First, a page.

PJ and I finally saw Pedro Almodóvar‘s Volver, starring Penélope Cruz. Here’s the trailer:

Volver is about three generations of women. Raimunda, played by Cruz, lives in Madrid with her drunk and lazy husband and their daughter, Paula, played by Yohana Cobo. After their aunt dies, Raimunda’s sister, Sole, played by Lola Dueñas, miraculously encounters their mother, who died in a fire along with their father when the two sisters were children. After a violent act disrupts Raimunda’s marriage, she takes over a nearby diner and slowly begins to learn the truth about what really happened to her parents years before.

While this description sounds like a murder mystery, that’s actually not what the film is about. It’s really about Raimunda’s learning to take care of her own daughter in ways that her mother was never able to care for her. She must comes to terms with the past while simultaneously saving her daughter’s future.

At first, I thought Cruz was horribly miscast in this film. Her acting style seemed to be from a different movie than all of the other actors. But after a while, either I got used to what she was doing or she became a better actress, because by the midway point of the film I was solidly on her side. And by the end, I thought she had done a great job, certainly one worthy of her Oscar nomination this year.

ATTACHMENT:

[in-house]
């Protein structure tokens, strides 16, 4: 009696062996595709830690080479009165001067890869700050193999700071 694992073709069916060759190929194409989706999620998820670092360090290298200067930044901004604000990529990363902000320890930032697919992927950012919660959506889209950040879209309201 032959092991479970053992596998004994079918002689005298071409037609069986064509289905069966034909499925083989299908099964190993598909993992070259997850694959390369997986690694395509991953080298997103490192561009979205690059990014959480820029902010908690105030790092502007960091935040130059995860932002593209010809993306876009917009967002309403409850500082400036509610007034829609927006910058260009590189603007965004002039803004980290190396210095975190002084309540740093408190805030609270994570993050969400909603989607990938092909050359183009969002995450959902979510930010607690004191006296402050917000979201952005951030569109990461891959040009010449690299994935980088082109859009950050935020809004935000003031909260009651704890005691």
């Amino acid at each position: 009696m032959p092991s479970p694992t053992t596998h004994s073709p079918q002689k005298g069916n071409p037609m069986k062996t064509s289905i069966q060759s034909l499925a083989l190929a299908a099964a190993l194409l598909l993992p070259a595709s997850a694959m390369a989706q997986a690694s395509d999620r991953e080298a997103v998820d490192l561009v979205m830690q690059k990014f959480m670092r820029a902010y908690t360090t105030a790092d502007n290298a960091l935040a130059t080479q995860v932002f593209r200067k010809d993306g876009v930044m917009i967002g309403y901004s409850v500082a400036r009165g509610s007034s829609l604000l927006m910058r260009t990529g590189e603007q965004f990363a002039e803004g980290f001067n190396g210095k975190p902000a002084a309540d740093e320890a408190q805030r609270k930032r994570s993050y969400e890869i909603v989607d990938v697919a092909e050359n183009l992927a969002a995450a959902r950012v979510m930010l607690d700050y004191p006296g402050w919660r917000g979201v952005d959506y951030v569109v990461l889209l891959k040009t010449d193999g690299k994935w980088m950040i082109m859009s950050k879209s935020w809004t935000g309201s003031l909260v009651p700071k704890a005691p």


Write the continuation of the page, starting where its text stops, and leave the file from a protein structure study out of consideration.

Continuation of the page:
PJ and I went to Spain (Madrid, Barcelona, and Sitges) two summers ago. Ever since, I’ve been a sucker for just about anything Spanish. Clearly I was meant by the fates to live in Spain and eat paella everyday. Volver doesn’t really remind me much of our trip, but just knowing that it’s taking place in Spain makes my heart beat a little faster for it.

Until we get a chance to go back, I’ll just have to keep watching Spanish movies. I was a little underwhelmed by Bad Education, but I think I need to see it again to decide for sure what I thought of it. Volver isn’t the best film set in Spain I’ve seen lately (Pan’s Labyrinth is), but it’s certainly enjoyable, though the scene in which Penelope Cruz is supposed to be singing but is clearly lip syncing and over-emoting is truly laughable. Other than that, however, I thought it was a good film about what wives and mothers should do to protect their children from heterosexual men, who are apparently all dogs, so to speak.